No elections have been held in Gaza since 2006 and the debate between the various political movements in the Strip has been ongoing. One way of following this debate is through polls, such as those published by the Palestinian Center for Policy and Survey Research. For example, a poll from December 2011 shows that if elections for the Palestinian Legislative Council were to be held now, Hamas would get 35% of the vote and Fatah 43%. It’s worth recalling also that over half of Gaza’s population is below voting age. How can children be blamed for the outcome of elections in which they didn’t take part?

Can you think of more misconceptions? Comment below.

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15 Responses to Six common misconceptions about Gaza that are so 2011

  1. Pingback: PALESTINE NEWS | Jan 5, 2012 | Occupied Palestine | فلسطين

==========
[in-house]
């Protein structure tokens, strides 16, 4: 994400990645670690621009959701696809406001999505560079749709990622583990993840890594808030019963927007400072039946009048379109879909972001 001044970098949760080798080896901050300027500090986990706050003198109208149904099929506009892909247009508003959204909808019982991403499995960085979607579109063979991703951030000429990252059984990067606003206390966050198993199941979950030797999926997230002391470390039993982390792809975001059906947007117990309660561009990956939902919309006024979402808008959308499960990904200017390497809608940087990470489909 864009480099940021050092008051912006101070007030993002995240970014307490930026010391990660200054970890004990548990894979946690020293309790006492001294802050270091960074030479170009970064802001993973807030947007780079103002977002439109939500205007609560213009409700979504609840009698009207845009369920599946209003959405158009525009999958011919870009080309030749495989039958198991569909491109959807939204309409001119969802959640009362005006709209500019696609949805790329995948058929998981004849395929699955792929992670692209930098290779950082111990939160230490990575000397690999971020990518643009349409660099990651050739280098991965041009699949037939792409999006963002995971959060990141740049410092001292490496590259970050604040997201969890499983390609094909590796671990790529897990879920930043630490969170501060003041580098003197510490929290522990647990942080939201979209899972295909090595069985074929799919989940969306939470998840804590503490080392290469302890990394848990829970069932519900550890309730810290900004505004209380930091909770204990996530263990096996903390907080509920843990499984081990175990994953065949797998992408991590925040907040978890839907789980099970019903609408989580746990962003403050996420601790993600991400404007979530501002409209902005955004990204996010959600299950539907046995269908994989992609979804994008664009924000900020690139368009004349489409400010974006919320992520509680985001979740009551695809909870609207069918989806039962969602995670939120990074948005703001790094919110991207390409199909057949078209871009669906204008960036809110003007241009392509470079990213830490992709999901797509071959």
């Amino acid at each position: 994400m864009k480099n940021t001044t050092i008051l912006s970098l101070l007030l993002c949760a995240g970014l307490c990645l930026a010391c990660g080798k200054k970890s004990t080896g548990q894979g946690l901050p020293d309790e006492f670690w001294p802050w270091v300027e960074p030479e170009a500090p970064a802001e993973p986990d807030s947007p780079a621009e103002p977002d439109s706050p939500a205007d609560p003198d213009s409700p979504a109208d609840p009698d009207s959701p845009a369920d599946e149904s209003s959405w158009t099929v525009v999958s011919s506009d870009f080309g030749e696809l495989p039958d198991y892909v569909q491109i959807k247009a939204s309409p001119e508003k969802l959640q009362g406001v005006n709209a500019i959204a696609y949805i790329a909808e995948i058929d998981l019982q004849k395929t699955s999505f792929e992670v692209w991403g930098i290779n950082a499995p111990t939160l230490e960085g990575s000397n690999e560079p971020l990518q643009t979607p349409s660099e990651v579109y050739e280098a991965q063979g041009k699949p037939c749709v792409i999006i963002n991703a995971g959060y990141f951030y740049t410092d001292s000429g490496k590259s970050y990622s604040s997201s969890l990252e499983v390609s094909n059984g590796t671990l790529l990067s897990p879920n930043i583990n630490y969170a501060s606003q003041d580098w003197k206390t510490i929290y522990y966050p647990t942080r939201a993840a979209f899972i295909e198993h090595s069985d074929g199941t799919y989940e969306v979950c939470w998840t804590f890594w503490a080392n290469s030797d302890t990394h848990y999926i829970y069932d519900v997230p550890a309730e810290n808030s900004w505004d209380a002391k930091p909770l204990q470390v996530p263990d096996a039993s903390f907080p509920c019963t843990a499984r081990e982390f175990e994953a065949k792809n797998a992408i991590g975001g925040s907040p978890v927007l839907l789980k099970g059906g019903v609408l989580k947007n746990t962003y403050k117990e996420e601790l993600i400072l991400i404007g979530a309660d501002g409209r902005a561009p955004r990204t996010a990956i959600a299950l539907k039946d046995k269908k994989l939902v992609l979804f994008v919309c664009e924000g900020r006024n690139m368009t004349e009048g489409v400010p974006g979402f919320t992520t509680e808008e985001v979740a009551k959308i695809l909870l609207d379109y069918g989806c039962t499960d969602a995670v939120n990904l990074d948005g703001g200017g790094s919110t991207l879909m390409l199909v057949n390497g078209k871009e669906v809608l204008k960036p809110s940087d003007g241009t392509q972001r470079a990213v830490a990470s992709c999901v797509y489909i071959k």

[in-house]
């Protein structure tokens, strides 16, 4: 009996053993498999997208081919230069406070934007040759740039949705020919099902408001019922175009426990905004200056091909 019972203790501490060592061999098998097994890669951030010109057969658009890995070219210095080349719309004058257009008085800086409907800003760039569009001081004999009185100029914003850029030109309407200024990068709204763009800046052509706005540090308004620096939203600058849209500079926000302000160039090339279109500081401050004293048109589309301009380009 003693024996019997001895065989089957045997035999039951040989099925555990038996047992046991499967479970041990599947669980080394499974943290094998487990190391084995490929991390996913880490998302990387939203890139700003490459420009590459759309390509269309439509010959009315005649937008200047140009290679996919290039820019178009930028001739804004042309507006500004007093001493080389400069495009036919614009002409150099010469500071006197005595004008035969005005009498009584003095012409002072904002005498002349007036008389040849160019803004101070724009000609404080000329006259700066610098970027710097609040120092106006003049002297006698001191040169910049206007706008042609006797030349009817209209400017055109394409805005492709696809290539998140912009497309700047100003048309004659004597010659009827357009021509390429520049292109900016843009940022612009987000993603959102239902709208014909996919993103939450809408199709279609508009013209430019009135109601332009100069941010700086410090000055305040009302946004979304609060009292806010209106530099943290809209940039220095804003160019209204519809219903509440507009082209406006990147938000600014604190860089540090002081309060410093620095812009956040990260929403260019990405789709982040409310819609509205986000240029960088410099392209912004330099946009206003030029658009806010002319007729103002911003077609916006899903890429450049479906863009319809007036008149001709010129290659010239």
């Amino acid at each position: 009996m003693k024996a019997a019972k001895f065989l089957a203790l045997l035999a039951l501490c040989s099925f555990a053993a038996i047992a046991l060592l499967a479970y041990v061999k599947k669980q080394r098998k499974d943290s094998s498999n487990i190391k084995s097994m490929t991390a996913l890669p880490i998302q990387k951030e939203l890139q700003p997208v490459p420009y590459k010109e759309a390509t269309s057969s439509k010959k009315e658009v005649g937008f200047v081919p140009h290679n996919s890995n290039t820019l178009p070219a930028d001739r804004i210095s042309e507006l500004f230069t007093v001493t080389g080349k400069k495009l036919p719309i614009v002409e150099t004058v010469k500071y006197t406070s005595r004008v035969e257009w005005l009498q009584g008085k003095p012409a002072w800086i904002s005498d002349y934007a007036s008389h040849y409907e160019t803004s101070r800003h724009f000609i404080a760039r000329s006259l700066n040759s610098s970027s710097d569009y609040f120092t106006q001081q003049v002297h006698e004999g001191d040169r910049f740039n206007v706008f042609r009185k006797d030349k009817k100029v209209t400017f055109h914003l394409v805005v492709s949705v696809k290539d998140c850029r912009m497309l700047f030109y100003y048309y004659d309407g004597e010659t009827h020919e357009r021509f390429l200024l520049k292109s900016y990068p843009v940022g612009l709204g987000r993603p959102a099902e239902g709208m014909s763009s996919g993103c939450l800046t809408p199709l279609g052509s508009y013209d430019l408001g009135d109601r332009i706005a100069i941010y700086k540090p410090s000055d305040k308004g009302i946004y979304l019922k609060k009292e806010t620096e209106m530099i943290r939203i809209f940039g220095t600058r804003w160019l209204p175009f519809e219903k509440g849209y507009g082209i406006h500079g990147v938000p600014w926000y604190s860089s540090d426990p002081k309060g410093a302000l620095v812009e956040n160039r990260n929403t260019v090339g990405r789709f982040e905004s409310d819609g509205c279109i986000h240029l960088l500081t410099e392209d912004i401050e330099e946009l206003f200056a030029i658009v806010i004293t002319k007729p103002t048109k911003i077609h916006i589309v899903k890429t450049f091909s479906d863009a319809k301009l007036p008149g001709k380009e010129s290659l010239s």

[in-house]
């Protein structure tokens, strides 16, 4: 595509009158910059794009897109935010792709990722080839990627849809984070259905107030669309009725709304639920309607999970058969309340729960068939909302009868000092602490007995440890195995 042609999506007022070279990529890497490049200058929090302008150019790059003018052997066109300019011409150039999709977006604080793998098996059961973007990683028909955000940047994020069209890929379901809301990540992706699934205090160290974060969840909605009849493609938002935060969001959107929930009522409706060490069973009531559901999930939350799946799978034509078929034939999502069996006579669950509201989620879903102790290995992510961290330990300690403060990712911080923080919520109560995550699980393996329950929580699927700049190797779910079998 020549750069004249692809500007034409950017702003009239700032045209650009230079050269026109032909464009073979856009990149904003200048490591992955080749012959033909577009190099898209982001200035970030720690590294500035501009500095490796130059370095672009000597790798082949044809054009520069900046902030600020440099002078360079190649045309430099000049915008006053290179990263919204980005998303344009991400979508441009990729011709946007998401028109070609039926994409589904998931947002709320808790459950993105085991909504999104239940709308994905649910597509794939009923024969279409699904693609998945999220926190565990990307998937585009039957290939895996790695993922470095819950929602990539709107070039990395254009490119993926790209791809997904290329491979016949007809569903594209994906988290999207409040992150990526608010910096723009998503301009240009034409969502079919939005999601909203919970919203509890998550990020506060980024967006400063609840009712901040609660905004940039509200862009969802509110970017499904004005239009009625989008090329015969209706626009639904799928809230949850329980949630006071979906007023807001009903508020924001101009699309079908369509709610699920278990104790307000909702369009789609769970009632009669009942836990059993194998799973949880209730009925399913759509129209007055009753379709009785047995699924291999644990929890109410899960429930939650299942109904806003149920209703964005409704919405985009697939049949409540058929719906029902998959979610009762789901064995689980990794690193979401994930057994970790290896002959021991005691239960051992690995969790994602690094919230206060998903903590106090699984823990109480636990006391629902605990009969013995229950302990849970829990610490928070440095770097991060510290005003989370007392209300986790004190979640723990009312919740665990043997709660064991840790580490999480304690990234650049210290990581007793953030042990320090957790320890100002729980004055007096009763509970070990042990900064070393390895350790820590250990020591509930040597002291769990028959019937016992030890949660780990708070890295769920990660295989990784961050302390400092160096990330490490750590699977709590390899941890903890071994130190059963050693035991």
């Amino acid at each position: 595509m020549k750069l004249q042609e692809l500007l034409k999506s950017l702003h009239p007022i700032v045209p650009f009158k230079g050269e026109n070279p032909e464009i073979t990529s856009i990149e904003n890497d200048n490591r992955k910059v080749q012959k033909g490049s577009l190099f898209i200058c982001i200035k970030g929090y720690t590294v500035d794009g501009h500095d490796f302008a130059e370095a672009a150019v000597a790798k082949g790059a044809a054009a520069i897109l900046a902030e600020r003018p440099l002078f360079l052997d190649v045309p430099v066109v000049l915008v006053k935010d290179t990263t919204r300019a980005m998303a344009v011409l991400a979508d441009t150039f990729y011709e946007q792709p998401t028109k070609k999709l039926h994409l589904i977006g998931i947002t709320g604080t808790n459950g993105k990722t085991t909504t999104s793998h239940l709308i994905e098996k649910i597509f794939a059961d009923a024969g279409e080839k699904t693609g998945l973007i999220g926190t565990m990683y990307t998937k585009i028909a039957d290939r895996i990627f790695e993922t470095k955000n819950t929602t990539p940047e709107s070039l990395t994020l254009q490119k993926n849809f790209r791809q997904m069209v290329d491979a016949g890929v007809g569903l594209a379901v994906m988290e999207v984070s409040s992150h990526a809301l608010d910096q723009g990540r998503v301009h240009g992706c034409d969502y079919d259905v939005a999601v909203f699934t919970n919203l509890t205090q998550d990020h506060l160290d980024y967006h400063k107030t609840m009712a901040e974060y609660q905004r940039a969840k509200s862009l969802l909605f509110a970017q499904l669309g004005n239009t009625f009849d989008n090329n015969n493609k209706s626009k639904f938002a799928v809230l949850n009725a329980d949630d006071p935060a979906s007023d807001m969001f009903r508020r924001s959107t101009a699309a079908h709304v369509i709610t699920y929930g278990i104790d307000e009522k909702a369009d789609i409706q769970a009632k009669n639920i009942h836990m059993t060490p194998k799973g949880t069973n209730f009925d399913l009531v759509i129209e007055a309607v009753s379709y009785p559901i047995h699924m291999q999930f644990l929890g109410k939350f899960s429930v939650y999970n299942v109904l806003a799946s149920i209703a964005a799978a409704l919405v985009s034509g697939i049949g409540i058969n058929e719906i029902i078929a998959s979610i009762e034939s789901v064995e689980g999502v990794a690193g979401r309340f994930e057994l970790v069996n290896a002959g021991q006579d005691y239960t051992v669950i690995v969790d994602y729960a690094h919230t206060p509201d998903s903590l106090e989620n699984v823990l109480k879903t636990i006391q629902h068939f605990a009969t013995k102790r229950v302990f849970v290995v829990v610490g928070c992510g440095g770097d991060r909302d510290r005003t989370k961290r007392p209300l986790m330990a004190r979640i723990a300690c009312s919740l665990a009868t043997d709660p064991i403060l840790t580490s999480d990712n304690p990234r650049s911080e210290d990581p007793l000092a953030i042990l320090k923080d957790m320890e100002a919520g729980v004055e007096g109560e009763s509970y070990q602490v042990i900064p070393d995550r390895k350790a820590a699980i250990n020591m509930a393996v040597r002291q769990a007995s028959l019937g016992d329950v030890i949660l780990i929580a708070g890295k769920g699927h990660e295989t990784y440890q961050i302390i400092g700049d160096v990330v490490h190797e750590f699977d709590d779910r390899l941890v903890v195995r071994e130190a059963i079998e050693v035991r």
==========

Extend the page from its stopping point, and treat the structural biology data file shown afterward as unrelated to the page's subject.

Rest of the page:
2. Congratulations on a serious approach to the siege on Gaza. The propagandistic speech heard from some groups is intolerable especially when it makes reference to the Cast Lead Massacre as a Holocaust. This would be an additional point to clarify. There is however a further major point to address which is fundamental and that is the agency by which the siege is carried out. It is not only the State of Israel that carries out this blockade, it is also Egypt and it is still Egypt in spite of the advances made in the Arab Spring. To consider it an Israel siege or an Israeli siege is unduly targeting one source when in fact it is two agencies that are responsable. This is not a conflict of Peoples — Jewish and Palestinian; Israel does not represent the Jewish People, both demographically and politically